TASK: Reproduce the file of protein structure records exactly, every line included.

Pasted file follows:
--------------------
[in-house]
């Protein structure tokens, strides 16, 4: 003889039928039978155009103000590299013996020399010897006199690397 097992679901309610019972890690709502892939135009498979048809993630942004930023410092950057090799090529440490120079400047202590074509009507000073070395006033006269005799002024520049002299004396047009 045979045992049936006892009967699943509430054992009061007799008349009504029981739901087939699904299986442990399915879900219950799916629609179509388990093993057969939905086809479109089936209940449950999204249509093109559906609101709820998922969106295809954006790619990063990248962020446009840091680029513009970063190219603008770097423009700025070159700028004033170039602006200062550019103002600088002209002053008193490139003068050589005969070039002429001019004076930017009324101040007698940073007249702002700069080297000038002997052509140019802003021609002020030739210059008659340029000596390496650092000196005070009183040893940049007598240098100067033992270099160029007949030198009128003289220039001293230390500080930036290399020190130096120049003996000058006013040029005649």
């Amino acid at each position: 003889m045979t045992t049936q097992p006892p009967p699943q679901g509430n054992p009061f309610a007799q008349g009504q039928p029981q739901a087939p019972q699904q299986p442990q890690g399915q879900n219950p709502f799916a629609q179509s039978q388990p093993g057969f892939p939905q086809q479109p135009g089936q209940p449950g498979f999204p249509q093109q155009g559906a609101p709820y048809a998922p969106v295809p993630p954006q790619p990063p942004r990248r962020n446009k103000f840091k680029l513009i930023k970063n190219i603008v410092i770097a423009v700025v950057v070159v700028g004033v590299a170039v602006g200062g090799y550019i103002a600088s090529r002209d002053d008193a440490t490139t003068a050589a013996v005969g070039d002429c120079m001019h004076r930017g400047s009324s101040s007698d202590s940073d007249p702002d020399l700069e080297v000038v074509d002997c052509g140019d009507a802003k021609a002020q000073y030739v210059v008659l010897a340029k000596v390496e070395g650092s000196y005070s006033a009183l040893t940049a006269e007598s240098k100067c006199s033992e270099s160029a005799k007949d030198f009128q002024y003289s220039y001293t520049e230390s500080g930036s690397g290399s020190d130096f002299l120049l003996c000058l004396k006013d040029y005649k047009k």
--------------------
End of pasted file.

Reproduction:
[in-house]
């Protein structure tokens, strides 16, 4: 003889039928039978155009103000590299013996020399010897006199690397 097992679901309610019972890690709502892939135009498979048809993630942004930023410092950057090799090529440490120079400047202590074509009507000073070395006033006269005799002024520049002299004396047009 045979045992049936006892009967699943509430054992009061007799008349009504029981739901087939699904299986442990399915879900219950799916629609179509388990093993057969939905086809479109089936209940449950999204249509093109559906609101709820998922969106295809954006790619990063990248962020446009840091680029513009970063190219603008770097423009700025070159700028004033170039602006200062550019103002600088002209002053008193490139003068050589005969070039002429001019004076930017009324101040007698940073007249702002700069080297000038002997052509140019802003021609002020030739210059008659340029000596390496650092000196005070009183040893940049007598240098100067033992270099160029007949030198009128003289220039001293230390500080930036290399020190130096120049003996000058006013040029005649």
């Amino acid at each position: 003889m045979t045992t049936q097992p006892p009967p699943q679901g509430n054992p009061f309610a007799q008349g009504q039928p029981q739901a087939p019972q699904q299986p442990q890690g399915q879900n219950p709502f799916a629609q179509s039978q388990p093993g057969f892939p939905q086809q479109p135009g089936q209940p449950g498979f999204p249509q093109q155009g559906a609101p709820y048809a998922p969106v295809p993630p954006q790619p990063p942004r990248r962020n446009k103000f840091k680029l513009i930023k970063n190219i603008v410092i770097a423009v700025v950057v070159v700028g004033v590299a170039v602006g200062g090799y550019i103002a600088s090529r002209d002053d008193a440490t490139t003068a050589a013996v005969g070039d002429c120079m001019h004076r930017g400047s009324s101040s007698d202590s940073d007249p702002d020399l700069e080297v000038v074509d002997c052509g140019d009507a802003k021609a002020q000073y030739v210059v008659l010897a340029k000596v390496e070395g650092s000196y005070s006033a009183l040893t940049a006269e007598s240098k100067c006199s033992e270099s160029a005799k007949d030198f009128q002024y003289s220039y001293t520049e230390s500080g930036s690397g290399s020190d130096f002299l120049l003996c000058l004396k006013d040029y005649k047009k």